Top 5 Etiquette Rules For New York City Dogs
One of my biggest pet peeves (no pun intended) when it comes to walking dogs in New York City, is irresponsible dog owners. They're not irresponsible in the way that you might think. They're not starving their dogs to death, enrolling them in secret doggie fight clubs, or making them dress up like tiny little ballerinas because they think it's cute (I'll save that one for another time).
I'm talking about the New York City dog owners who don't practice basic "dog walking etiquette". I know, this is something you've probably never heard of, but if you're a responsible dog owner in the city, then chances are you're already living by these rules.
If you're not, then pay close attention and take notes my little baklava.
Rule #1: Always Ask If The Other Dog Is Cool
Always approach each meeting with caution. Not fear - caution. Never assume that the other dog has been properly trained or is as friendly and well-mannered as your dog. Just because your dog is excited to meet the dog, doesn't mean that other dog is as eager to meet your dog.
The reality is that some dogs have never been socialized and as a result, may become aggressive when meeting a new dog. If either your dog or the other dog appears uneasy, then that's a good sign to walk away. Don't force the meeting.
Rule #2: Reveal The Issue Before It Becomes An Even Bigger Issue
Being a responsible dog owner is not just about protecting the health and well-being of your dog, but it's also about protecting the health and well-being of ALL of the dogs that you come into contact with.
Look, unless you're Leona Helmsley (or WAS Leona Helmsley... well, you get the point), you don't have millions of dollars to throw away on vet bills that could've easily been avoided.
So, if a visit to the vet upsets your wallet, then extend that courtesy to others. If your dog has a contagious illness, don't keep it to yourself. Share that information immediately!
One dog owner paying a hefty vet bill doesn't have to turn into two dog owners paying hefty vet bills (pardon me as I dodge a flurry of rotten tomatoes while listening to a soundtrack of angry 'boos and hisses' from the veterinarian section - tough crowd).
Rule #3: Put The Damn Phone Away!
This is possibly one of most irritating behaviors of an irresponsible dog owner in New York City. Whatever you're texting about ain't nearly as important as the safety of your companion. It boggles my mind how many times per day I watch dog owners and "professional" dog walkers walk across a busy New York City street dragging their dog behind them while texting.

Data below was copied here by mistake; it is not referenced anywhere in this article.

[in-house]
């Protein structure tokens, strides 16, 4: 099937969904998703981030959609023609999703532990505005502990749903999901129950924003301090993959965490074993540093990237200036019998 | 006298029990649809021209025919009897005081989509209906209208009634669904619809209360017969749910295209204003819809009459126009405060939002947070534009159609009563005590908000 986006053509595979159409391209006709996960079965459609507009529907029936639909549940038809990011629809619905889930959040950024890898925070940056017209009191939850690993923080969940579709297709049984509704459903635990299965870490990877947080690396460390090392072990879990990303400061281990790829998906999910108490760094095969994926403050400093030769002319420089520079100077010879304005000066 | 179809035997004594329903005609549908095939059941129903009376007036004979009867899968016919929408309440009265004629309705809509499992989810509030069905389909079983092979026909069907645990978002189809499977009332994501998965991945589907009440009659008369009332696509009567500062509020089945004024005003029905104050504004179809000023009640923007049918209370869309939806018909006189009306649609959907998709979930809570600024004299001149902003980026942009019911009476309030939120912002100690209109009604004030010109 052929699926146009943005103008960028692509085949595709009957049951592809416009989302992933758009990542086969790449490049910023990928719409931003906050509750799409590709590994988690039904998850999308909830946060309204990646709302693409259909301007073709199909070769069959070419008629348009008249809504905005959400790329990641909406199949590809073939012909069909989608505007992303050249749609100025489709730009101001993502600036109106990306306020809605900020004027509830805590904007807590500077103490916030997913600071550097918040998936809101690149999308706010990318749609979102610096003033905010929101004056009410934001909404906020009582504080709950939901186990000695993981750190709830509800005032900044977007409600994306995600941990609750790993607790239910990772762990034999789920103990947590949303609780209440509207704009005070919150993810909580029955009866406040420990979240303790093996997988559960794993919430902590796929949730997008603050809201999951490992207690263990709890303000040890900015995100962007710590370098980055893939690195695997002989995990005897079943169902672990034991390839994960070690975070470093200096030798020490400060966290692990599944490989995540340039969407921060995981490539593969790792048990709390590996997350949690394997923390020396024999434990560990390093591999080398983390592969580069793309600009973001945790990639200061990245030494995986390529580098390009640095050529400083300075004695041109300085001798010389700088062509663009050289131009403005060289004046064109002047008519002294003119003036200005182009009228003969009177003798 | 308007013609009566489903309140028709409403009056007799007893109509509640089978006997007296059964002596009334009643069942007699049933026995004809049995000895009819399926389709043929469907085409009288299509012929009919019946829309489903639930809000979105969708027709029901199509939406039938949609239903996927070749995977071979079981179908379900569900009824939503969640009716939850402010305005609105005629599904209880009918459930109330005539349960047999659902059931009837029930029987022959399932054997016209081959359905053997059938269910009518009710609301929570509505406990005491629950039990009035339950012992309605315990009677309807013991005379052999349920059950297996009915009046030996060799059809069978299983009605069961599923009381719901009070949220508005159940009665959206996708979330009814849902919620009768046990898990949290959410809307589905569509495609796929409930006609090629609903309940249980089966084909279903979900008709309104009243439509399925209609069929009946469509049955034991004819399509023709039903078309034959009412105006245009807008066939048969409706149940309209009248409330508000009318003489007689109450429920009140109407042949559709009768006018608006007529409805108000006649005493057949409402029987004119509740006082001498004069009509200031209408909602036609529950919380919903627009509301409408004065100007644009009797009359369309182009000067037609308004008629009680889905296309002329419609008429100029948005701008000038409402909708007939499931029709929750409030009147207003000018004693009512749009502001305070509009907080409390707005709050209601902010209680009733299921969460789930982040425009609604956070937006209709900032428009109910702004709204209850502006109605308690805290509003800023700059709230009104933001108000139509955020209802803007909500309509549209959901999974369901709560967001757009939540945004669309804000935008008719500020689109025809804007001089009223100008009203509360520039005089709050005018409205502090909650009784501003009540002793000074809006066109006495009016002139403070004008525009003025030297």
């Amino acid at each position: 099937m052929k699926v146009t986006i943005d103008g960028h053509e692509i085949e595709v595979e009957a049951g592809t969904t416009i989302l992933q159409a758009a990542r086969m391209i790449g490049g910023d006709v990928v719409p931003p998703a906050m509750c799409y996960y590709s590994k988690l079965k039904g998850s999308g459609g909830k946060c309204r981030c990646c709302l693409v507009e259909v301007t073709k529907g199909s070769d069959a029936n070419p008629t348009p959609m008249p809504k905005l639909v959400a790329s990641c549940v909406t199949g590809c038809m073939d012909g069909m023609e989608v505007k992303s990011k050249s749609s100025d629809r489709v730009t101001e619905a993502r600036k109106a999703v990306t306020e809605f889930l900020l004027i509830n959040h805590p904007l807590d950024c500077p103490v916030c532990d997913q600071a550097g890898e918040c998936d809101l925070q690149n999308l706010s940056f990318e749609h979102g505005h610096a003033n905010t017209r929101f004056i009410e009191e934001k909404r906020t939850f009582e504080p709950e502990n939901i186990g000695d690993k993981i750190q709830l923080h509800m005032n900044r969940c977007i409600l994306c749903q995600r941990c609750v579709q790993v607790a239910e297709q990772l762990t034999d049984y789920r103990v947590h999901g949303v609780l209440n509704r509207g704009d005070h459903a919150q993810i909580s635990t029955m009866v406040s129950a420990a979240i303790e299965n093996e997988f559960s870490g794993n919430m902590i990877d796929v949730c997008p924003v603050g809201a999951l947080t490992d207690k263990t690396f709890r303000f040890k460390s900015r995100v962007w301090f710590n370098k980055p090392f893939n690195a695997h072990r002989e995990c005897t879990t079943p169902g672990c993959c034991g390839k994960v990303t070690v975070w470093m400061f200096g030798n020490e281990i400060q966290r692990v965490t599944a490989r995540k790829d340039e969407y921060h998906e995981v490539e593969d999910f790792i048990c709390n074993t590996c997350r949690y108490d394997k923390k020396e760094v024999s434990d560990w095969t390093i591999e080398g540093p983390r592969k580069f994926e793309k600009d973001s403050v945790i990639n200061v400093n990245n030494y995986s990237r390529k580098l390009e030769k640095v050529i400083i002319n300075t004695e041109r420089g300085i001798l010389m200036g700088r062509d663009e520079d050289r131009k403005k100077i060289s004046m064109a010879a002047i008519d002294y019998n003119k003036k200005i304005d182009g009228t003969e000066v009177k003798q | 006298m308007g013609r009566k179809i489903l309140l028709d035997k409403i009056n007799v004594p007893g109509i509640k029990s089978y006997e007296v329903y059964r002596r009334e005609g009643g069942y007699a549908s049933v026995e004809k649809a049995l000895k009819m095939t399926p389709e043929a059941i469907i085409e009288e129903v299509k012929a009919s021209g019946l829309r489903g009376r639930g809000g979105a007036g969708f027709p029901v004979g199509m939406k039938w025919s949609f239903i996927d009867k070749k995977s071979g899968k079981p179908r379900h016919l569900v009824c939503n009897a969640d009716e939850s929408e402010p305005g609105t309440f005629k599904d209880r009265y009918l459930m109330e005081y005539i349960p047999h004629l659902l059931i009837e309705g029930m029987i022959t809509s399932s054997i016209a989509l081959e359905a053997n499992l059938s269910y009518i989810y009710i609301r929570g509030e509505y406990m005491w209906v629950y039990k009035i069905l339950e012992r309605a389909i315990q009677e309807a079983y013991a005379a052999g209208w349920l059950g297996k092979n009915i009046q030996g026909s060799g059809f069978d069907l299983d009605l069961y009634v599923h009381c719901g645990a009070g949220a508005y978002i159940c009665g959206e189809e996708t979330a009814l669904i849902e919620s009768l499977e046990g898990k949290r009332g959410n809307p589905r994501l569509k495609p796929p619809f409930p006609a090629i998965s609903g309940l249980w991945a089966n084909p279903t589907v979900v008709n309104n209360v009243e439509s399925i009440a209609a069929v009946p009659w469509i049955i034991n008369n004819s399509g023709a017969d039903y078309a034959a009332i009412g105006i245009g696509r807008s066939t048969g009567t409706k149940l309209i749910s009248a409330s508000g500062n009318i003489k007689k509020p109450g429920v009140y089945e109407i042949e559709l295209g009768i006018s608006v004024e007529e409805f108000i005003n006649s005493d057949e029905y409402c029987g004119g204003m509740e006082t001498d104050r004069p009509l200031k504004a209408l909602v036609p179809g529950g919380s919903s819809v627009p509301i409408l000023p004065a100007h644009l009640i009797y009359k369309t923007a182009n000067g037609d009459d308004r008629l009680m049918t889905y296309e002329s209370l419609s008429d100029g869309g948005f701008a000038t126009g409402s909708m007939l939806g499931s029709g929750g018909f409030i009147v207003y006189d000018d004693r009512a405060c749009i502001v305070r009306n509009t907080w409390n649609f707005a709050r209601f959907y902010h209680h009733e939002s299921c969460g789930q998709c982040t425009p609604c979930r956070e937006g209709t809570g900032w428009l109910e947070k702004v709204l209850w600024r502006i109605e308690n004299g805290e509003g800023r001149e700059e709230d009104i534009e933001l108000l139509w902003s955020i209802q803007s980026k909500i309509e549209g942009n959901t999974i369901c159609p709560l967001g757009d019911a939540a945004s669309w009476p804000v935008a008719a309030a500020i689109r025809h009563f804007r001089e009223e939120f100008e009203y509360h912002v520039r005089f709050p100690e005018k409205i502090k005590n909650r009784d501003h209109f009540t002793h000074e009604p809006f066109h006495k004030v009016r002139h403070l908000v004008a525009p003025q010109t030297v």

Here in New York City, I've witnessed dogs in no holds barred street fights as their humans walked in a deep trance, practicing the millennial art of meditative texting. By the time they realized what was happening to their dog, the damage had already been done. DO NOT TEXT AND WALK DOGS.
Rule #4: If You Liked It Then You Should've Put A Leash On It!
Outside of the fact that most states have strict leash laws which prohibit unleashed dogs in public areas, it's also irresponsible and extremely dangerous. While in the country, you can let your dog roam freely - the world is their toilet, but we ain't in Kansas no mo' Toto. In the city, there isn't much room for humans to walk, let alone dogs.
I've seen a person trip over an unleashed dog simply because the sidewalk was so crowded that they couldn't see the lil' dude. The crazy part was how upset the dog owner got with the person who tripped and fell to the ground. These accidents also happen when people walk their dogs with long leashes. So, be courteous to your fellow pedestrians and keep your dog on a leash... a short leash!
Rule #5: Pick A Side... Any Side
There's nothing worse than a sidewalk Nazi. These people are under the impression that they own the sidewalk. They'll either refuse to walk along the curb or they'll allow their dog to drag them from one side of the sidewalk to the other - zig-zag, make abrupt stops, or walk in circles. For dog owners sharing the sidewalk with you, who actually have control of their dogs, this can be a nuisance and downright dangerous.
I remember when I was 15 and learning how to drive. My grandmother gave me a piece of advice that I never forgot.
"Even if you're obeying all of the laws and driving safely, it's all of the other drivers on the road who aren't driving safely that you have to worry about."
Rule #6: Scoop The Poop!
Just do it you selfish slob! I still love you
Being a responsible dog owner in New York City is being a good citizen of New York City. My philosophy is a simple one:
"Your dog should be a welcomed guest, NOT an unwelcome nuisance."
By following these basic rules of New York City Dog Etiquette, you can avoid the heartache of expensive city fines, unnecessary vet bills, and a crap load of drama. And you might even make a few friends along the way.
And that's one to grow on.